Studio Craft: Troubleshooting Canvas Stretching

Ask the Expert: “I recently started stretching my own canvases. No matter what I try, I always seem to get an uneven, wavy pattern. I have puckers around the edges, too. I thought about using a spray on the back, and a friend said I should use the wooden wedges that come with the stretchers. Will this fix it?

A:It's important to address wrinkles and puckers because a flat, dimensionally stable surface is essential for long-term durability of the painting. Which approach to take depends on the severity of the wrinkles.

The source of weave irregularities is usually stretching technique or uneven shrinkage with a strong sizing. Certain types of linen fabric can develop an undesirable wavy pattern when sized with Rabbit Skin Glue. Canvas that's incompatible with RSG is usually labelled "for use with synthetic size only". There are only a few kinds of canvas that are affected by RSG, however; most types can be glue-sized with no problem.

Stretching on the bias

Most of the time, weave distortion is caused by how the fabric is stretched. The technique most artists learn for stretching canvas involves starting in the center and pulling directly against warp and weft yarns, working out toward the corners. A skilled craftsman can normally achieve good results with this method, but canvas weight and type can affect quality of the finished product.

Pulling directly across the stretcher frame can result in uneven tension from spot to spot. It can be challenging to pull with the same amount of force at the corners as in the middle of the bars, even with canvas pliers. An alternate method-stretching diagonally on the bias- helps evenly distribute tension by displacing the entire network of warp and weft, avoiding tight spots along the span of each stretcher.

Spot Adjustment
One defect that can be caused by poor execution of the standard stretching method is scallop-shaped puckers at the tack points. Isolated puckers can be corrected by removing single staples, adjusting tension and re-tacking. This remedy is also effective for wrinkles in stiff, primed fabric.

Slight irregularities in stretching can be smoothed out by "keying out" the canvas chassis. Insert 2 keys at each stretcher joint and insert gently by tapping with a hammer, taking care to protect fabric from accidental hammer strikes.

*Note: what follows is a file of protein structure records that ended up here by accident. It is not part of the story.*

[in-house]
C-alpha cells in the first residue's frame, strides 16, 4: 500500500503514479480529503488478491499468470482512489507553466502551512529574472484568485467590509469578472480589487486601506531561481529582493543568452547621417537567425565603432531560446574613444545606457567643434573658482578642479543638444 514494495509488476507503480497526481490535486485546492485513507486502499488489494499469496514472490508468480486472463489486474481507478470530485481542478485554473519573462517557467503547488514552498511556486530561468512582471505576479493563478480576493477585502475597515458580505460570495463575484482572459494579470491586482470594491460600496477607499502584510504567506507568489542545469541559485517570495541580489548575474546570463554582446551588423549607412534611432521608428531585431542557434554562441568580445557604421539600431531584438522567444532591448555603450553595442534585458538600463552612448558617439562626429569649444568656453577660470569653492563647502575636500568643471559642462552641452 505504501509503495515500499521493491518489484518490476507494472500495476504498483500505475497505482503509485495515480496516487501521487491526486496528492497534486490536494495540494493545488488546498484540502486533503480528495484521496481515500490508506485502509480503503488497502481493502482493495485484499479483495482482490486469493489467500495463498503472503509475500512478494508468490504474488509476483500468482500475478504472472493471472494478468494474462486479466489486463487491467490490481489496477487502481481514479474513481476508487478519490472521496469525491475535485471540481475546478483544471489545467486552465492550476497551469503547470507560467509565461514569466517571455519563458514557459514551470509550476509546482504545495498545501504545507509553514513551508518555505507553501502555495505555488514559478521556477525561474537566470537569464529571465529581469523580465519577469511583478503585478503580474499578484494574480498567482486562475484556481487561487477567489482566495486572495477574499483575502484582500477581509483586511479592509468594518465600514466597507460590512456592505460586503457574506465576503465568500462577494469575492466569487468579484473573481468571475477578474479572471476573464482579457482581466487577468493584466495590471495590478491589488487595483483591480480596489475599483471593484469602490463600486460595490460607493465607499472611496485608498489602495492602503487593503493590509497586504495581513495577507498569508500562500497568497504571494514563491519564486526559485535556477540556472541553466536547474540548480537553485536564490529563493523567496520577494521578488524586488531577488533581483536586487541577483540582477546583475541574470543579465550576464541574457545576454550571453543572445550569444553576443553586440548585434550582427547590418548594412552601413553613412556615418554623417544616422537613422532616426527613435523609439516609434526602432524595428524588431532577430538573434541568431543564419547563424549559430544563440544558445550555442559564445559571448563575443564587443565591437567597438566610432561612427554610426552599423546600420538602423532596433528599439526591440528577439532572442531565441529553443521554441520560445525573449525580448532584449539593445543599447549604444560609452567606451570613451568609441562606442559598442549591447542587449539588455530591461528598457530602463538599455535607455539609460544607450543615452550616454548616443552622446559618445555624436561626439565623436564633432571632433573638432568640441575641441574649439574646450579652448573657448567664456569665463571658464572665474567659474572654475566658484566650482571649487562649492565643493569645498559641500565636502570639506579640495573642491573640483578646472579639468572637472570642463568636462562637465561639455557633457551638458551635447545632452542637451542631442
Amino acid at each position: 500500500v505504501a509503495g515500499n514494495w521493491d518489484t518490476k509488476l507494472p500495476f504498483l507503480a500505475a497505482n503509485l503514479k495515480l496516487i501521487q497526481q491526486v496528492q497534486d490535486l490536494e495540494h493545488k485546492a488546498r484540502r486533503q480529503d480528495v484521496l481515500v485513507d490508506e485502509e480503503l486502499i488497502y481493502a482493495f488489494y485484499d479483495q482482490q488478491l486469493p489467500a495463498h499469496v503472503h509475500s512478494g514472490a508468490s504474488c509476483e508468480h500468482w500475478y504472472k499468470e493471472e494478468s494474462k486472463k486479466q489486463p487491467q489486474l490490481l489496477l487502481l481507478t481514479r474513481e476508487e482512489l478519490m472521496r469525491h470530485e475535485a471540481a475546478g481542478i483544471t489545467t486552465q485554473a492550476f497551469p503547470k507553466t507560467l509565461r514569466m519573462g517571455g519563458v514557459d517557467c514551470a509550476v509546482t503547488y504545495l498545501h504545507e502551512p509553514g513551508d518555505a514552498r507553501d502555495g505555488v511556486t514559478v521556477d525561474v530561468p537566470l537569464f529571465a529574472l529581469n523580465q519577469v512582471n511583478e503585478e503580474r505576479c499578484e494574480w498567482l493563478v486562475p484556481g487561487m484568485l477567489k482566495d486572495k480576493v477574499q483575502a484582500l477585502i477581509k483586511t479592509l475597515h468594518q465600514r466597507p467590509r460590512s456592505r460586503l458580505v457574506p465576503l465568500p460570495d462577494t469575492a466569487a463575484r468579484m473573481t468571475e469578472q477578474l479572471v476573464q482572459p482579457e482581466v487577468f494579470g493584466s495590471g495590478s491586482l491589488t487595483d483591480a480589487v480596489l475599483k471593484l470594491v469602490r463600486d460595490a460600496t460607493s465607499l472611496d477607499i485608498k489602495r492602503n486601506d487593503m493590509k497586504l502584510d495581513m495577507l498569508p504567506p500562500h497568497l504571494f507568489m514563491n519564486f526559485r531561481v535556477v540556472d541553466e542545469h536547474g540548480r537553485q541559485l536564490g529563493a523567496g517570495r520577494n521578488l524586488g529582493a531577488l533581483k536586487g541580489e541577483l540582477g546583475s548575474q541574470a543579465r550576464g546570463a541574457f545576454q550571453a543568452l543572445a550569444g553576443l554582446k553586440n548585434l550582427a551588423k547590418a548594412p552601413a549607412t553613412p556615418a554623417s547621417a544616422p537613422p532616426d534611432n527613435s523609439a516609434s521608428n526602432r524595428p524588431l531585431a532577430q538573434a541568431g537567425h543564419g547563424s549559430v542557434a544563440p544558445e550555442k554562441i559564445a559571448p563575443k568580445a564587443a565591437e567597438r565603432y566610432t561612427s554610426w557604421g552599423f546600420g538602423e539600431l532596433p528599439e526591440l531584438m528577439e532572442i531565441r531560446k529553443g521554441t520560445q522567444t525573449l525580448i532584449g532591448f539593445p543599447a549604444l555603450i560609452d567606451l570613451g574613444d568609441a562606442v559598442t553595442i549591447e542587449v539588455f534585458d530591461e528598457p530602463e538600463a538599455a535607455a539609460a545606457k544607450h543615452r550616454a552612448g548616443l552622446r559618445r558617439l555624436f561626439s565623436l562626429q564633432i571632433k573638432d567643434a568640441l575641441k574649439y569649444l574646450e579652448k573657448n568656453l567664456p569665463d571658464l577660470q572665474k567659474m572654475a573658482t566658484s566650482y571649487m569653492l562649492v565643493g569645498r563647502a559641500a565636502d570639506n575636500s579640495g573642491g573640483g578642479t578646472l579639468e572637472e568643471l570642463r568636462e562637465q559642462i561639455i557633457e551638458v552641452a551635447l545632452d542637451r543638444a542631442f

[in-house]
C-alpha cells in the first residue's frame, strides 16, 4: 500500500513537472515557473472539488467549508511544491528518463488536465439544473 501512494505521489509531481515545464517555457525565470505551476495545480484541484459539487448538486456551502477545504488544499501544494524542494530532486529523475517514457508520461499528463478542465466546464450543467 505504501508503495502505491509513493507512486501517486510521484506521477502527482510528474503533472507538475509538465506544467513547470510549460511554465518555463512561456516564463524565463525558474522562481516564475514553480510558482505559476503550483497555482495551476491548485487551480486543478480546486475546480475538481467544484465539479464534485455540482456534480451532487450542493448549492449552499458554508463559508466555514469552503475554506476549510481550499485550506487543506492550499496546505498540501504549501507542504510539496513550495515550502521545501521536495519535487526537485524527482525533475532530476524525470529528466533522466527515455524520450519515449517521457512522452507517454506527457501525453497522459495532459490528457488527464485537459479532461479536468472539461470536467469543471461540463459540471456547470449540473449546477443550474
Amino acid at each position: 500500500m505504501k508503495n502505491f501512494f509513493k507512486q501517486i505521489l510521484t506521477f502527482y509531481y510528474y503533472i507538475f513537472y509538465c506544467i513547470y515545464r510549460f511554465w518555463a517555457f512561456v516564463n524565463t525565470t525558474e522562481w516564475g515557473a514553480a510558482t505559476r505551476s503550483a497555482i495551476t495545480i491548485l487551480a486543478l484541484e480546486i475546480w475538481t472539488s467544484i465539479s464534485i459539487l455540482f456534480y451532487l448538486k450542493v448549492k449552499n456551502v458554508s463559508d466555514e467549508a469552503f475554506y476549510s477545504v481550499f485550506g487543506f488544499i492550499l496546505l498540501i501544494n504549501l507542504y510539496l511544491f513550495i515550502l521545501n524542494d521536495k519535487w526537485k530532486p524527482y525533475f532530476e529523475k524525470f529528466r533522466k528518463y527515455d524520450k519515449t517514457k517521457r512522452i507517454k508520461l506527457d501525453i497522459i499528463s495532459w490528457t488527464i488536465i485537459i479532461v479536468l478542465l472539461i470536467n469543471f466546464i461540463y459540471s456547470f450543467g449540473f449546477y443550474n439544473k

Keying out is a good way to fix a loose canvas, but it may not be enough to fix large wrinkles. Also, if the artwork is scaled to an existing frame or architectural niche, using keys may not be an option since the frame may not fit the rabbet or niche after expansion.

Tightening Spray
Canvas tightening spray is a fast-drying liquid that induces shrinkage to reverse dimples and slack spots in stretched fabric. Tightening spray also includes sizing to make this effect permanent.

Tightening spray can be very effective at reversing dimples from pressure, and it can be used for small, isolated wrinkles. More extensive wrinkles may be reduced by spraying, but they may reappear after the canvas relaxes; if this is the case, a more thorough approach is needed.

When wrinkles, puckers or ripples are extensive, the best approach may be to remove canvas from the stretchers and try again.

Canvas that has rippled after preparation with RSG can be removed from the stretchers and laundered to remove the sizing. Fabric should be line-dried after washing. Never wash canvas that has been synthetic-sized, primed or painted. Make sure canvas is completely dry before stretching- canvas fibers are at their longest when dry, so canvas stretched damp will tend to become slack.

When re-stretching, insert staples diagonally in a tight grouping parallel to one another to ensure broad coverage along each side. Correct any distortions right away, before sizing.

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